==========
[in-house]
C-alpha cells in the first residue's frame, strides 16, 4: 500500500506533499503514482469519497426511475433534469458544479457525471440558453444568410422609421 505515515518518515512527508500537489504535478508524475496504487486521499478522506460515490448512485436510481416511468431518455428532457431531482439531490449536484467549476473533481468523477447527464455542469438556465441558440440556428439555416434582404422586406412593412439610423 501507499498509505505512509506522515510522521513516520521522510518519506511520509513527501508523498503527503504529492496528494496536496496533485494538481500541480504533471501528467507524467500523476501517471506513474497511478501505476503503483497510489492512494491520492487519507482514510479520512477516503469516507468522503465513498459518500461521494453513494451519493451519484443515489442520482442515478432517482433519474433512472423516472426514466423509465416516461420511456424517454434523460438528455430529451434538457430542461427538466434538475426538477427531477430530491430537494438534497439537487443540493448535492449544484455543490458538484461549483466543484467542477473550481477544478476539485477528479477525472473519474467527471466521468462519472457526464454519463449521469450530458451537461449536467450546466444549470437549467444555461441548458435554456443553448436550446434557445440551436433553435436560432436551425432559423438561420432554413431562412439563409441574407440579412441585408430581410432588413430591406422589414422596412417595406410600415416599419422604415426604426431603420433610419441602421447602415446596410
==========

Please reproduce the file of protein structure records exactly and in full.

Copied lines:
[in-house]
C-alpha cells in the first residue's frame, strides 16, 4: 500500500506533499503514482469519497426511475433534469458544479457525471440558453444568410422609421 505515515518518515512527508500537489504535478508524475496504487486521499478522506460515490448512485436510481416511468431518455428532457431531482439531490449536484467549476473533481468523477447527464455542469438556465441558440440556428439555416434582404422586406412593412439610423 501507499498509505505512509506522515510522521513516520521522510518519506511520509513527501508523498503527503504529492496528494496536496496533485494538481500541480504533471501528467507524467500523476501517471506513474497511478501505476503503483497510489492512494491520492487519507482514510479520512477516503469516507468522503465513498459518500461521494453513494451519493451519484443515489442520482442515478432517482433519474433512472423516472426514466423509465416516461420511456424517454434523460438528455430529451434538457430542461427538466434538475426538477427531477430530491430537494438534497439537487443540493448535492449544484455543490458538484461549483466543484467542477473550481477544478476539485477528479477525472473519474467527471466521468462519472457526464454519463449521469450530458451537461449536467450546466444549470437549467444555461441548458435554456443553448436550446434557445440551436433553435436560432436551425432559423438561420432554413431562412439563409441574407440579412441585408430581410432588413430591406422589414422596412417595406410600415416599419422604415426604426431603420433610419441602421447602415446596410